Report from IPITA-TTS opinion leaders meeting on the future of β-cell replacement

  • Bartlett S
  • Markmann J
  • Johnson P
 et al. 
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Abstract

Biologic or biomechanical therapy capable of replacing the beta cell mass has the potential to positively impact the health and well being of millions of people with insulindependent diabetes. Research in this area stands at a pivotal moment at which a number of viable strategies exist or are under development. Broad application depends on achieving both technical and financial feasibility. The ultimate goal of a "true cure," in which diabetic individuals achieve euglycemia with a single procedure associated with minimal risk, without long-termtoxic drugs, and unfettered by external devices and/or frequent monitoring, appears to still be some years away. However, dramatic progress has been achieved toward themore proximate objectives of improved glycemic control and elimination of hypoglycemia and long-term vascular complications. Long-term whole organ pancreas and isolated islet results have improved significantly over the last decade,with the latter now approaching the success of the former in insulin independence rates at the 5-year mark. It seems likely that allogeneic pancreas and islet transplantation will remain a treatment of choice for the foreseeable future in kidney recipients already obligated to lifelong immunosuppression until a more complete and permanent restoration of euglycemia is available. Nascent tolerance promoting protocols could aid in improving the risk-to-benefit balance for both islets and whole organ pancreas. With the present supply of transplantable pancreases used optimally, nomore than 13% of the annual incident cases of T1D can be cured. In practical terms though, today, fewer than 5% of the annual incident cases are transplanted. The reality of the limited supply of deceased donor organs ultimately constrains the impact of islet and pancreas transplantation and compels researchers to press forward to develop broader strategies such as the AP, xenogeneic islets, and stem cell-derived beta cells for which the supply will be limitless; in these areas, recent progress has been most impressive. The AP continues to be refined withmore sophisticated delivery algorithms, improved sensors and exploration of mobile device control. For xenogeneic islets, dramatic progress is evident in the long-term survival of porcine islets in primates using genetically modified donors and/or improved biologic immunosuppressants. Microencapsulation and macroencapsulation devices that exclude direct immunity by physical means may further aid in fostering xenogeneic islet graft survival but will likely find their primary place in the containment and protection of early versions of stem cell-derived allogeneic beta cells. Deriving functional beta cells from stem cells has experienced the most celebrated recent advances. Improved differentiation protocols that permit large scale/ unlimited production of IPCs are nowavailable, and although "normal" beta-cell function has not yet been achieved, the ever quickening pace of progress suggests they are not far off. Importantly, this therapeutic modality will ultimately need to confront the likely requirement for a containment device and the need to be retransplanted periodically. These blemishes notwithstanding, the tremendous perceived potential of the approach for clinical application is evident in the huge venture capital investment that was rapidly garnered after the report of the most recent advance in embryonic stem cell differentiation into proper beta cells. Consistent with the informal survey we conducted, iPS-derived beta cells, which currently suffer from regulatory hurdles and the lack of a viable business model, and the seemingly more remote regeneration of native beta cells,may offer the ultimate chance for a personalized true cure of insulin-dependent diabetes by avoidance of barrier devices and toxic immunosuppressive drugs. The research agenda we have detailed is designed to facilitate full exploration of the potential of each proposed beta-cell replacement solution so the optimal therapy is advanced as quickly as possible. Success in this endeavor w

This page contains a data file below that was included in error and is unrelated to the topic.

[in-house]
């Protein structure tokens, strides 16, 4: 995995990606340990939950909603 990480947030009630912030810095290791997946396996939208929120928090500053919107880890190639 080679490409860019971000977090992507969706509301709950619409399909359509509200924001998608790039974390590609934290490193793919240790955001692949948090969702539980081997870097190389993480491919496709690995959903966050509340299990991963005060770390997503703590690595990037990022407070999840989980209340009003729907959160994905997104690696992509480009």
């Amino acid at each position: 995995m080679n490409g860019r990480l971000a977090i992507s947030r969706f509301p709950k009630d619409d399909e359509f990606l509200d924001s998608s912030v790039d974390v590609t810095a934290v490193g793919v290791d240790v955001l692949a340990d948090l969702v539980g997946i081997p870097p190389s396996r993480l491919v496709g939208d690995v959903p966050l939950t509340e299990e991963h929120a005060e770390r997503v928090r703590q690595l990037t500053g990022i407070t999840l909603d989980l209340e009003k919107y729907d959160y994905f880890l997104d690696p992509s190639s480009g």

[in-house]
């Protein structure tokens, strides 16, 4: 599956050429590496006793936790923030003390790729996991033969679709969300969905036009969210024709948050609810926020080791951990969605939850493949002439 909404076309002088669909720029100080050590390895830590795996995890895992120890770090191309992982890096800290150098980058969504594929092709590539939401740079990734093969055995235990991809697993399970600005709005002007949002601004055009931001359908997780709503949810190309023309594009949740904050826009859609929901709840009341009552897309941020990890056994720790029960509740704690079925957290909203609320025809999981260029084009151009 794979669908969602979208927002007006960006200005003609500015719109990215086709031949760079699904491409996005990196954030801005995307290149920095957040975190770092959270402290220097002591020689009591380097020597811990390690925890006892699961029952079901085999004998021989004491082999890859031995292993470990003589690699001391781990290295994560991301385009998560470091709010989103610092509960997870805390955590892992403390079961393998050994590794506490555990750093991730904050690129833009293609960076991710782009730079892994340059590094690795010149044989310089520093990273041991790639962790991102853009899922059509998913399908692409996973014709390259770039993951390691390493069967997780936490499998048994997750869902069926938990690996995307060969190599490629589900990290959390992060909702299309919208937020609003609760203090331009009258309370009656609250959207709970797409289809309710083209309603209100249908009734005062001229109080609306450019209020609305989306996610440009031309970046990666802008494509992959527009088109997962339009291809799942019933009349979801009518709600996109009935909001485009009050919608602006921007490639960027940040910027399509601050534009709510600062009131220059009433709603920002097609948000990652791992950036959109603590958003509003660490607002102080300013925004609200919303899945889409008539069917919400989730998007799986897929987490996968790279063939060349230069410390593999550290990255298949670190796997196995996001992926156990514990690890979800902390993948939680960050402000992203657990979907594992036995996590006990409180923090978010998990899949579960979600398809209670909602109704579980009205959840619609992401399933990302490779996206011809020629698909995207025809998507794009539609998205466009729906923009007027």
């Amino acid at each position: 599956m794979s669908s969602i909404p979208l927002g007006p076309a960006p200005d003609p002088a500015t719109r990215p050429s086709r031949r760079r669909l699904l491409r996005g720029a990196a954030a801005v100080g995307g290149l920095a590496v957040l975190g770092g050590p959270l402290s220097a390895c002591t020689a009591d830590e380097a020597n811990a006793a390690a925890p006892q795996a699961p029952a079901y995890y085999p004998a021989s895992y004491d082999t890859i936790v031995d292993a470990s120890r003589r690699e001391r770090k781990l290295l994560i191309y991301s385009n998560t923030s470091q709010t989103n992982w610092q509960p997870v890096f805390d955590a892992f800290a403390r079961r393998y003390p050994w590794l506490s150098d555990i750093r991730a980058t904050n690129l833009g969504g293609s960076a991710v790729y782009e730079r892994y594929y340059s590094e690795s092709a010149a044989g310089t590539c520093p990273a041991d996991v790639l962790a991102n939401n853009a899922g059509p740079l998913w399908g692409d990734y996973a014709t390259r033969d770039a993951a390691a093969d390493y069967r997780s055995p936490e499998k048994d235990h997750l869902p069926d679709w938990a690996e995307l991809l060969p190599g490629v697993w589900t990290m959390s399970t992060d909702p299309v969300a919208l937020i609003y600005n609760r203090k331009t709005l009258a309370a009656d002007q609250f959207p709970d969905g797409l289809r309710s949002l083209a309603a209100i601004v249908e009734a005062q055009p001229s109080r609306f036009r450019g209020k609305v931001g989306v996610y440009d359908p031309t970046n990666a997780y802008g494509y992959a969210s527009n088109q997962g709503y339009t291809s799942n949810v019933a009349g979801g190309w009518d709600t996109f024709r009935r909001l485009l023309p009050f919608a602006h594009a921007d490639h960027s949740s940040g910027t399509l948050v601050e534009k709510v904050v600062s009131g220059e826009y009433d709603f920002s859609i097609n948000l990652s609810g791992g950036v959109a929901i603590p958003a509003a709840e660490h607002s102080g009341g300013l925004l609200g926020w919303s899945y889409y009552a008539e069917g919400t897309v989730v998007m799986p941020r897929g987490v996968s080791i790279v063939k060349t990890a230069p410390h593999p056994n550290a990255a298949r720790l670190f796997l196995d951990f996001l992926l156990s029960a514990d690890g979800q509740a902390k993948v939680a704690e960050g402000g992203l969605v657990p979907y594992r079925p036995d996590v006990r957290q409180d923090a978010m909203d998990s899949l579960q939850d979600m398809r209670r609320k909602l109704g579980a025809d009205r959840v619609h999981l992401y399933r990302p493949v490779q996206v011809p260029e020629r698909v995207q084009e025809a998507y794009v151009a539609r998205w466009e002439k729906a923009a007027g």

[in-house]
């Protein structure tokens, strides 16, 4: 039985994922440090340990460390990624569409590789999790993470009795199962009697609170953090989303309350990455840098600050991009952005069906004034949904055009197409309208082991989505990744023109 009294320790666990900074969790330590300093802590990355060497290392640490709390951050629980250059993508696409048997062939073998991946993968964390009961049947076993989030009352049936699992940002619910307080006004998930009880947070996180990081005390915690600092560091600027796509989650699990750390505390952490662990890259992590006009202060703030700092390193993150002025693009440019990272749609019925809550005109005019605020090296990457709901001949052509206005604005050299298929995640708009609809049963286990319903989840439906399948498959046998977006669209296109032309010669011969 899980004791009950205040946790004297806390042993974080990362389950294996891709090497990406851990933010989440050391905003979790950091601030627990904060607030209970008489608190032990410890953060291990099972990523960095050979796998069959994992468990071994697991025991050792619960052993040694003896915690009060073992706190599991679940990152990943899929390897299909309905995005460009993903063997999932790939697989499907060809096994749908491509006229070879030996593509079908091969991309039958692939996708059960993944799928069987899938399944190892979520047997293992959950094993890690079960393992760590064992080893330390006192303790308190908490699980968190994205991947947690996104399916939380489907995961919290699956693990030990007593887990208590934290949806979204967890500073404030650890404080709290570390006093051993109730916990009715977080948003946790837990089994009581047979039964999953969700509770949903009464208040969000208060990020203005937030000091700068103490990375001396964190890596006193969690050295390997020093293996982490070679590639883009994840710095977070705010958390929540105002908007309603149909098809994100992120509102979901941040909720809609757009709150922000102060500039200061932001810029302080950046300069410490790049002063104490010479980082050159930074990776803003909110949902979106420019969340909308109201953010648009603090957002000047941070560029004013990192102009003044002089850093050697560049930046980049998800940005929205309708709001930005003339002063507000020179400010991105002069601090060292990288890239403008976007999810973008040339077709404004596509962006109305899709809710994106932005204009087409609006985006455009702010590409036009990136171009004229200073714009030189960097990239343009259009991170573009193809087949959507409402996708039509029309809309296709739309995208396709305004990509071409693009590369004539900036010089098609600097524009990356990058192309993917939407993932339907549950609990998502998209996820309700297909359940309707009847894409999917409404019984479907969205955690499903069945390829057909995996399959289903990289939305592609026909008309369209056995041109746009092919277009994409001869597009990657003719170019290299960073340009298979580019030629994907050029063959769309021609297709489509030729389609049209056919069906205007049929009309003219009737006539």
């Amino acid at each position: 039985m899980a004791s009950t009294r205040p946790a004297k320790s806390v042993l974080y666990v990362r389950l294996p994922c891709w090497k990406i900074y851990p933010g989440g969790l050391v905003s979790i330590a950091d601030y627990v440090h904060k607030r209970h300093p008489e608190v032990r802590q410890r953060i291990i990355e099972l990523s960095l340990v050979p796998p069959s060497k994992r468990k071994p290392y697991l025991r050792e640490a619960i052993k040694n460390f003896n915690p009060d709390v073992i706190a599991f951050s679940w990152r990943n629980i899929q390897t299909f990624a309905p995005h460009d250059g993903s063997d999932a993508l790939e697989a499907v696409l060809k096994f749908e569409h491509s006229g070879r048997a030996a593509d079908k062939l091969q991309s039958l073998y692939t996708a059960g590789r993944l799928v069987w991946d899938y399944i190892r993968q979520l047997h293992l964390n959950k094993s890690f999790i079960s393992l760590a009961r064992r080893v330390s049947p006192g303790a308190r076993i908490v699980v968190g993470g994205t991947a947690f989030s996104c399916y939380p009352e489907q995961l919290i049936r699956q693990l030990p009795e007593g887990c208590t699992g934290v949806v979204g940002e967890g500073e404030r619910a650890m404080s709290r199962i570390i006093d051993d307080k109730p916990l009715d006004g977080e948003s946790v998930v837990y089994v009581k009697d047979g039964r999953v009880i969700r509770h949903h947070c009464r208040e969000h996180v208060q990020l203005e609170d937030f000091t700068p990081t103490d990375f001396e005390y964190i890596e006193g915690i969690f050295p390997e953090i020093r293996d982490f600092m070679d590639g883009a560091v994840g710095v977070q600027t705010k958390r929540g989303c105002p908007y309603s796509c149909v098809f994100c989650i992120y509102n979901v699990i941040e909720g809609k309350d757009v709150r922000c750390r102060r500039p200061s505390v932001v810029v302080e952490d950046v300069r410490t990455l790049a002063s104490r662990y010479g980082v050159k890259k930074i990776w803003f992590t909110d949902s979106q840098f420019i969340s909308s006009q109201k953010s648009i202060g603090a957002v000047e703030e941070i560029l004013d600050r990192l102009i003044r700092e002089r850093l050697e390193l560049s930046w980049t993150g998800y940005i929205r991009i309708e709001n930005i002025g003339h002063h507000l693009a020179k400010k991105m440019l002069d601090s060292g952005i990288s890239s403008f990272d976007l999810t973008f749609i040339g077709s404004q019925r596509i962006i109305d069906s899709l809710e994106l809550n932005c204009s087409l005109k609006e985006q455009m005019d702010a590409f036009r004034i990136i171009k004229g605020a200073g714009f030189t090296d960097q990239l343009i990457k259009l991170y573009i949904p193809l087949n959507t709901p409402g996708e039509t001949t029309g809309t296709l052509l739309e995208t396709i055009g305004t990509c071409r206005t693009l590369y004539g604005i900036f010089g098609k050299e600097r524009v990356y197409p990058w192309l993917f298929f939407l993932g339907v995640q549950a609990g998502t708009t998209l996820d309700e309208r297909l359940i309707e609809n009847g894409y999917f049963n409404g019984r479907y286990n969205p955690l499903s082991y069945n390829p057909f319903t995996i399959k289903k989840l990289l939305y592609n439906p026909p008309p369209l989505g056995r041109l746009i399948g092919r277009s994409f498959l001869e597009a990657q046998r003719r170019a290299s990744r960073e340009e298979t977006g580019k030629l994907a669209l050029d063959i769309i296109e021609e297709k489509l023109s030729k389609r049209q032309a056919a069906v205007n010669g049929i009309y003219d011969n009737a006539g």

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Authors

  • Stephen T. Bartlett

  • James F. Markmann

  • Paul Johnson

  • Olle Korsgren

  • Bernhard J. Hering

  • David Scharp

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